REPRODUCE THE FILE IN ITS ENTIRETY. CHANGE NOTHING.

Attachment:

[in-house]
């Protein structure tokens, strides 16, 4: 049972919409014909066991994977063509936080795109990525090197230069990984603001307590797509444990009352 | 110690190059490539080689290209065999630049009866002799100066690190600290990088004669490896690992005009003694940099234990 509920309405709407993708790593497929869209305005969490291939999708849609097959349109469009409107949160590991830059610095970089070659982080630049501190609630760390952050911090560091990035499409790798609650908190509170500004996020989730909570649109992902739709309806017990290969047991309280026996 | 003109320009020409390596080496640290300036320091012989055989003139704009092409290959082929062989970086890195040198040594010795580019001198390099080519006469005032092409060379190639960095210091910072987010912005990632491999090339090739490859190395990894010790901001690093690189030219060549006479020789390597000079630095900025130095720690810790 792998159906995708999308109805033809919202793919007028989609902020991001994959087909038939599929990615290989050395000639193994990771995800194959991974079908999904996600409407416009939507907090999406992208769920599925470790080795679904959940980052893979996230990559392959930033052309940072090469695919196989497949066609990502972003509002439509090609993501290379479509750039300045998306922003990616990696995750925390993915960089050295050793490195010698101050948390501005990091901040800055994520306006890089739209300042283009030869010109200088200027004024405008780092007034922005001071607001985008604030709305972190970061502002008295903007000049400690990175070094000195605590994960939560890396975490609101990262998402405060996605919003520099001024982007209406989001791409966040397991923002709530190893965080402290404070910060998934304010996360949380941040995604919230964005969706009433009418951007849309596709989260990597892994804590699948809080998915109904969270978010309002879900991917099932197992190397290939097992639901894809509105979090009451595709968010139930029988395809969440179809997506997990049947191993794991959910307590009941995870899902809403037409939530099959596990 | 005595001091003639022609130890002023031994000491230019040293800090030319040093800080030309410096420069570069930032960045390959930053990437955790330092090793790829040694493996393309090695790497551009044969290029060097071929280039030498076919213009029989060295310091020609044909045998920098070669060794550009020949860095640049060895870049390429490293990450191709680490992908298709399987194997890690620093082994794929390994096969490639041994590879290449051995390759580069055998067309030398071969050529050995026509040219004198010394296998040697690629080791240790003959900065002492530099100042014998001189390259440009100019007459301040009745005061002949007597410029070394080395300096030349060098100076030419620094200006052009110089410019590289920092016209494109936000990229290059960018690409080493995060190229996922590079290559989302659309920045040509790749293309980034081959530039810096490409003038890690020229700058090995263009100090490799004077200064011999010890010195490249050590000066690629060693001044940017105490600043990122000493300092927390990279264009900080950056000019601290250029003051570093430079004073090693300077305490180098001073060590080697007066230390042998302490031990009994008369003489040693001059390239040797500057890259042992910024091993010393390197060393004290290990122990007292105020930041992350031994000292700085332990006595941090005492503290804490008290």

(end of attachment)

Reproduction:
[in-house]
């Protein structure tokens, strides 16, 4: 049972919409014909066991994977063509936080795109990525090197230069990984603001307590797509444990009352 | 110690190059490539080689290209065999630049009866002799100066690190600290990088004669490896690992005009003694940099234990 509920309405709407993708790593497929869209305005969490291939999708849609097959349109469009409107949160590991830059610095970089070659982080630049501190609630760390952050911090560091990035499409790798609650908190509170500004996020989730909570649109992902739709309806017990290969047991309280026996 | 003109320009020409390596080496640290300036320091012989055989003139704009092409290959082929062989970086890195040198040594010795580019001198390099080519006469005032092409060379190639960095210091910072987010912005990632491999090339090739490859190395990894010790901001690093690189030219060549006479020789390597000079630095900025130095720690810790 792998159906995708999308109805033809919202793919007028989609902020991001994959087909038939599929990615290989050395000639193994990771995800194959991974079908999904996600409407416009939507907090999406992208769920599925470790080795679904959940980052893979996230990559392959930033052309940072090469695919196989497949066609990502972003509002439509090609993501290379479509750039300045998306922003990616990696995750925390993915960089050295050793490195010698101050948390501005990091901040800055994520306006890089739209300042283009030869010109200088200027004024405008780092007034922005001071607001985008604030709305972190970061502002008295903007000049400690990175070094000195605590994960939560890396975490609101990262998402405060996605919003520099001024982007209406989001791409966040397991923002709530190893965080402290404070910060998934304010996360949380941040995604919230964005969706009433009418951007849309596709989260990597892994804590699948809080998915109904969270978010309002879900991917099932197992190397290939097992639901894809509105979090009451595709968010139930029988395809969440179809997506997990049947191993794991959910307590009941995870899902809403037409939530099959596990 | 005595001091003639022609130890002023031994000491230019040293800090030319040093800080030309410096420069570069930032960045390959930053990437955790330092090793790829040694493996393309090695790497551009044969290029060097071929280039030498076919213009029989060295310091020609044909045998920098070669060794550009020949860095640049060895870049390429490293990450191709680490992908298709399987194997890690620093082994794929390994096969490639041994590879290449051995390759580069055998067309030398071969050529050995026509040219004198010394296998040697690629080791240790003959900065002492530099100042014998001189390259440009100019007459301040009745005061002949007597410029070394080395300096030349060098100076030419620094200006052009110089410019590289920092016209494109936000990229290059960018690409080493995060190229996922590079290559989302659309920045040509790749293309980034081959530039810096490409003038890690020229700058090995263009100090490799004077200064011999010890010195490249050590000066690629060693001044940017105490600043990122000493300092927390990279264009900080950056000019601290250029003051570093430079004073090693300077305490180098001073060590080697007066230390042998302490031990009994008369003489040693001059390239040797500057890259042992910024091993010393390197060393004290290990122990007292105020930041992350031994000292700085332990006595941090005492503290804490008290």